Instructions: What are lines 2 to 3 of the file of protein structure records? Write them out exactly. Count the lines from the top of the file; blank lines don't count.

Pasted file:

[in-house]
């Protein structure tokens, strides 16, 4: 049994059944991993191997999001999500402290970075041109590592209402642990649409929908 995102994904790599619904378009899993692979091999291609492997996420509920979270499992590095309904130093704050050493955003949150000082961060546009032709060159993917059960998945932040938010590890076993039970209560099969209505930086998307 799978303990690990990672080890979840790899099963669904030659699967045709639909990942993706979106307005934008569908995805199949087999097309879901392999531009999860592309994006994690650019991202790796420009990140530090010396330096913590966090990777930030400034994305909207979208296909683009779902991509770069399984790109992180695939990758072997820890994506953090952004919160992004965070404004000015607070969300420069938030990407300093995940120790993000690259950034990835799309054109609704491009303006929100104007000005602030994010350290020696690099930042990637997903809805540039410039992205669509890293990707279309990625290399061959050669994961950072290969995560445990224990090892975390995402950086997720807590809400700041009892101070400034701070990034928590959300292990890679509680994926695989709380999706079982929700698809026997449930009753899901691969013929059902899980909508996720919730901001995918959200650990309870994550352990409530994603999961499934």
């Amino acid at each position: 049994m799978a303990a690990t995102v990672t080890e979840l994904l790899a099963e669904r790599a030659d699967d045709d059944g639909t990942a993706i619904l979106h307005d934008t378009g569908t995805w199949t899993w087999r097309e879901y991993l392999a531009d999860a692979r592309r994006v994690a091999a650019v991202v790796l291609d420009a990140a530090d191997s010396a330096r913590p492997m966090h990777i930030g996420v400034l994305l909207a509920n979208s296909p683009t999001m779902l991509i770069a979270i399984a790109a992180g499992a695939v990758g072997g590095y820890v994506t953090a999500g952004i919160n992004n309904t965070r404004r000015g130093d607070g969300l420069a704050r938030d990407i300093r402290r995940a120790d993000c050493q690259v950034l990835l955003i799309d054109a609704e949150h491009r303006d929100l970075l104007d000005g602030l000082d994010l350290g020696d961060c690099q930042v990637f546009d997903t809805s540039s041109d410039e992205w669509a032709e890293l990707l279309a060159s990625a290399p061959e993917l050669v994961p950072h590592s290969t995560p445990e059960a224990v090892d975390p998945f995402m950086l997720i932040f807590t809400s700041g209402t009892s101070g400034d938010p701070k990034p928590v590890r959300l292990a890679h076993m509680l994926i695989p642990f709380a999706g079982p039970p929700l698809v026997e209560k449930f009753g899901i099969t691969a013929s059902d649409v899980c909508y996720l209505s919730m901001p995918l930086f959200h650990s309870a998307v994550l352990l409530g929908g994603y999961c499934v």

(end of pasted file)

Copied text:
């Protein structure tokens, strides 16, 4: 049994059944991993191997999001999500402290970075041109590592209402642990649409929908 995102994904790599619904378009899993692979091999291609492997996420509920979270499992590095309904130093704050050493955003949150000082961060546009032709060159993917059960998945932040938010590890076993039970209560099969209505930086998307 799978303990690990990672080890979840790899099963669904030659699967045709639909990942993706979106307005934008569908995805199949087999097309879901392999531009999860592309994006994690650019991202790796420009990140530090010396330096913590966090990777930030400034994305909207979208296909683009779902991509770069399984790109992180695939990758072997820890994506953090952004919160992004965070404004000015607070969300420069938030990407300093995940120790993000690259950034990835799309054109609704491009303006929100104007000005602030994010350290020696690099930042990637997903809805540039410039992205669509890293990707279309990625290399061959050669994961950072290969995560445990224990090892975390995402950086997720807590809400700041009892101070400034701070990034928590959300292990890679509680994926695989709380999706079982929700698809026997449930009753899901691969013929059902899980909508996720919730901001995918959200650990309870994550352990409530994603999961499934």
């Amino acid at each position: 049994m799978a303990a690990t995102v990672t080890e979840l994904l790899a099963e669904r790599a030659d699967d045709d059944g639909t990942a993706i619904l979106h307005d934008t378009g569908t995805w199949t899993w087999r097309e879901y991993l392999a531009d999860a692979r592309r994006v994690a091999a650019v991202v790796l291609d420009a990140a530090d191997s010396a330096r913590p492997m966090h990777i930030g996420v400034l994305l909207a509920n979208s296909p683009t999001m779902l991509i770069a979270i399984a790109a992180g499992a695939v990758g072997g590095y820890v994506t953090a999500g952004i919160n992004n309904t965070r404004r000015g130093d607070g969300l420069a704050r938030d990407i300093r402290r995940a120790d993000c050493q690259v950034l990835l955003i799309d054109a609704e949150h491009r303006d929100l970075l104007d000005g602030l000082d994010l350290g020696d961060c690099q930042v990637f546009d997903t809805s540039s041109d410039e992205w669509a032709e890293l990707l279309a060159s990625a290399p061959e993917l050669v994961p950072h590592s290969t995560p445990e059960a224990v090892d975390p998945f995402m950086l997720i932040f807590t809400s700041g209402t009892s101070g400034d938010p701070k990034p928590v590890r959300l292990a890679h076993m509680l994926i695989p642990f709380a999706g079982p039970p929700l698809v026997e209560k449930f009753g899901i099969t691969a013929s059902d649409v899980c909508y996720l209505s919730m901001p995918l930086f959200h650990s309870a998307v994550l352990l409530g929908g994603y999961c499934v």